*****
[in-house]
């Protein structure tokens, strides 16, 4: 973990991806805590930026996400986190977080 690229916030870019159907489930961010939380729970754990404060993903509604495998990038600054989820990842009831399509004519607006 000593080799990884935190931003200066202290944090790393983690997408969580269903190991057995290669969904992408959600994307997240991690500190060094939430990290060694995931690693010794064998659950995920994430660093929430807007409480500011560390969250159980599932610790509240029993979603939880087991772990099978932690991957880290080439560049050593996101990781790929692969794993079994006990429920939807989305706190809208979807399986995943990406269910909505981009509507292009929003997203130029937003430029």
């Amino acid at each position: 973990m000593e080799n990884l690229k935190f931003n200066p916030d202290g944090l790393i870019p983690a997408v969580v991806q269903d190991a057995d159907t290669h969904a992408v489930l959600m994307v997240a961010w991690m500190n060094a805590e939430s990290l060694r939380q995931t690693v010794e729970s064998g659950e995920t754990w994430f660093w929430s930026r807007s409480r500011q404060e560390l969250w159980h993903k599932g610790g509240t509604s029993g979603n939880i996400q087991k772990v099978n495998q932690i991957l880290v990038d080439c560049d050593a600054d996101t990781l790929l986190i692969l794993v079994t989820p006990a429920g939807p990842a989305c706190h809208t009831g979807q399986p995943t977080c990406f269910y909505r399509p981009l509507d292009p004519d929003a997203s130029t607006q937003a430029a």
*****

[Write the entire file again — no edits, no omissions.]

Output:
[in-house]
């Protein structure tokens, strides 16, 4: 973990991806805590930026996400986190977080 690229916030870019159907489930961010939380729970754990404060993903509604495998990038600054989820990842009831399509004519607006 000593080799990884935190931003200066202290944090790393983690997408969580269903190991057995290669969904992408959600994307997240991690500190060094939430990290060694995931690693010794064998659950995920994430660093929430807007409480500011560390969250159980599932610790509240029993979603939880087991772990099978932690991957880290080439560049050593996101990781790929692969794993079994006990429920939807989305706190809208979807399986995943990406269910909505981009509507292009929003997203130029937003430029």
């Amino acid at each position: 973990m000593e080799n990884l690229k935190f931003n200066p916030d202290g944090l790393i870019p983690a997408v969580v991806q269903d190991a057995d159907t290669h969904a992408v489930l959600m994307v997240a961010w991690m500190n060094a805590e939430s990290l060694r939380q995931t690693v010794e729970s064998g659950e995920t754990w994430f660093w929430s930026r807007s409480r500011q404060e560390l969250w159980h993903k599932g610790g509240t509604s029993g979603n939880i996400q087991k772990v099978n495998q932690i991957l880290v990038d080439c560049d050593a600054d996101t990781l790929l986190i692969l794993v079994t989820p006990a429920g939807p990842a989305c706190h809208t009831g979807q399986p995943t977080c990406f269910y909505r399509p981009l509507d292009p004519d929003a997203s130029t607006q937003a430029a």